Widgets have been around since the early days of Android, but it took what felt like a lifetime for them to get any good. Today, not having any widgets on your home screen is just asking to do things the hard way. Here are some of the best ways to use them productively.
Why You Should Be Using Widgets
In the past, there were fair arguments for limiting widget use. Phones didn’t have as much RAM, and networks were slower, so using up precious resources was a big concern. Nowadays, with 2GB of RAM and LTE in every major phone, it’s not that critical. Today, there are number of reasons to use widgets:
They put information “in your face”: To-do list apps that you can’t see at a glance are worthless. Some may disagree, but half the point of a to-do list is so it can remind you of things you’d otherwise forget. They can’t do that very well if they’re hidden behind an icon. Google Keep, as an example, has a widget that is nearly identical to the app itself. However, having the widget on a home screen makes sure you won’t miss it. Weather widgets, calendar widgets and others are similarly useful — you get updated even if you aren’t actively looking for that information, which is helpful.
Widgets can save battery life: You heard me. A lot of widgets are designed to turn on and off certain features, like 4G, that may not be easily accessible from your phone’s notification bar or settings. So, having easy access to things like that can save you some battery when you need it.
Plus, other widgets mean you spend less time on your screen, which is the biggest battery drainer on your phone. Sure, from a strictly technical perspective, widgets must necessarily use more battery than a phone’s background image, but they save you time. Using a widget like Dashclock to check for important emails, IMs, voicemails, text messages, calendar appointments and battery status all in one glance can lead to using your display less, which will yield far bigger battery savings than the widget will drain.
They use that giant screen you paid for: These days, anything less than 4.5 inches is just wimpy. With screen sizes trending upwards, it only makes sense to make use of all the extra screen real estate. This goes double for tablets. Unless you use upwards of 80 different apps every single day that you need quick access to, you’ll have plenty of unused space that are prime spots for widgets.
Widgets let you see everything at once: With the exception of Samsung’s Multi-Window feature, you can’t really use more than one app at the same time on Android. Widgets may not be full apps, but if you have a tablet and you want to see notes, emails, RSS feeds, your calendar and a custom remote control all on one screen, widgets are the way to do it.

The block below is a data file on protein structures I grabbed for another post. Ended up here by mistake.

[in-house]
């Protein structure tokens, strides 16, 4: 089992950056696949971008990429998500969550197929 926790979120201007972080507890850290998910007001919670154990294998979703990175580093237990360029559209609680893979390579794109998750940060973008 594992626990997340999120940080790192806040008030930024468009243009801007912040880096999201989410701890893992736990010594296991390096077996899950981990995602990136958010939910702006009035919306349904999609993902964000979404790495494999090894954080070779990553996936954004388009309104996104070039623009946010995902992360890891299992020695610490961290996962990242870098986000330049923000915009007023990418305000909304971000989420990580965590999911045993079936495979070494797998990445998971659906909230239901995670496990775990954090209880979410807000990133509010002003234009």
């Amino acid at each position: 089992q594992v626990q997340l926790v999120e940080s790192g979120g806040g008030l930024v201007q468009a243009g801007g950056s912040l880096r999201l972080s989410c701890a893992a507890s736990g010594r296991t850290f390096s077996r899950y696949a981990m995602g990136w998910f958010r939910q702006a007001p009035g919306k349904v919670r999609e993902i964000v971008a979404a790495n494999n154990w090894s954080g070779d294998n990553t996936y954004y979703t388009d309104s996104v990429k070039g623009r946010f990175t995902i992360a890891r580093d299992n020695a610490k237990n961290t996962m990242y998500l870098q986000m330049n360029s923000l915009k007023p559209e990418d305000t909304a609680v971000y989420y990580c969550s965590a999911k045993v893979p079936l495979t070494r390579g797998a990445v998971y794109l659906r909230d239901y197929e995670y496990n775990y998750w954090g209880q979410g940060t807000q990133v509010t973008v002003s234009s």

Frankly, widgets are pretty underrated. With just a little effort, you can turn a home screen into a dashboard for most of the important things you interact with on your Android device. Don’t take my word for it, though. Here are just some of the ways you can use widgets to save time and be more productive.
Dashclock gained a cult following virtually overnight for being one of the most extensible heads-up style widgets around. Out of the box, you can configure it to show your local weather, missed calls, unread texts, calendar events, next alarm or unread Gmail counts. However, with extensions (which you can easily find on the Play Store) you can add a lot of additional functionality including:
With all that on your lock or home screen, you can instantly see what’s coming in and whether it needs to be dealt with or not — no need to go into every individual app or drag down the notification bar. If there’s one widget on this list that you install, it should probably be this one. While it may take some work to get everything set up, Dashclock is a one-stop shop for making the most of your lock screen. Oh, and it looks pretty slick too.
Unified Remote is awesome: it can remotely control just about anything on your computer or HTPC from afar, including a mouse and keyboard, volume, Spotify, VLC, YouTube, PowerPoint and music players galore. What’s really cool though is that you can create a single, customised widget that acts as one big panel with buttons for all of them. Unified Remote even supports lock screen widgets so you can control your PC with a minimal amount of tapping.